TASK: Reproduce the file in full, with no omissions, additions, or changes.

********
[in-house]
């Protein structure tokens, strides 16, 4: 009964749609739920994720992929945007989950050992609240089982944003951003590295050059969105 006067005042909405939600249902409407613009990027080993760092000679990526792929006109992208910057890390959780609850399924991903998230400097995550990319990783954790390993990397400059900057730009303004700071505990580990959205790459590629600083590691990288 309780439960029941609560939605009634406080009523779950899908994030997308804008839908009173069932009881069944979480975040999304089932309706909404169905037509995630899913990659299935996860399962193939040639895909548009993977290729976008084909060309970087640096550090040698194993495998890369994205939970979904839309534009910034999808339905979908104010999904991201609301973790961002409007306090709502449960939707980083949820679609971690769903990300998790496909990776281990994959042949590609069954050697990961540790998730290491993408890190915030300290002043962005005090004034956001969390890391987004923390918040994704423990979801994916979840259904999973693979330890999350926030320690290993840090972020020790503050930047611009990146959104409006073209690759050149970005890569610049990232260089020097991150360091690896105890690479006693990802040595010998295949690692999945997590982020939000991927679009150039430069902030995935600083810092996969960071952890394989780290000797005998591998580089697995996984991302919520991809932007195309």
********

[in-house]
């Protein structure tokens, strides 16, 4: 009964749609739920994720992929945007989950050992609240089982944003951003590295050059969105 006067005042909405939600249902409407613009990027080993760092000679990526792929006109992208910057890390959780609850399924991903998230400097995550990319990783954790390993990397400059900057730009303004700071505990580990959205790459590629600083590691990288 309780439960029941609560939605009634406080009523779950899908994030997308804008839908009173069932009881069944979480975040999304089932309706909404169905037509995630899913990659299935996860399962193939040639895909548009993977290729976008084909060309970087640096550090040698194993495998890369994205939970979904839309534009910034999808339905979908104010999904991201609301973790961002409007306090709502449960939707980083949820679609971690769903990300998790496909990776281990994959042949590609069954050697990961540790998730290491993408890190915030300290002043962005005090004034956001969390890391987004923390918040994704423990979801994916979840259904999973693979330890999350926030320690290993840090972020020790503050930047611009990146959104409006073209690759050149970005890569610049990232260089020097991150360091690896105890690479006693990802040595010998295949690692999945997590982020939000991927679009150039430069902030995935600083810092996969960071952890394989780290000797005998591998580089697995996984991302919520991809932007195309």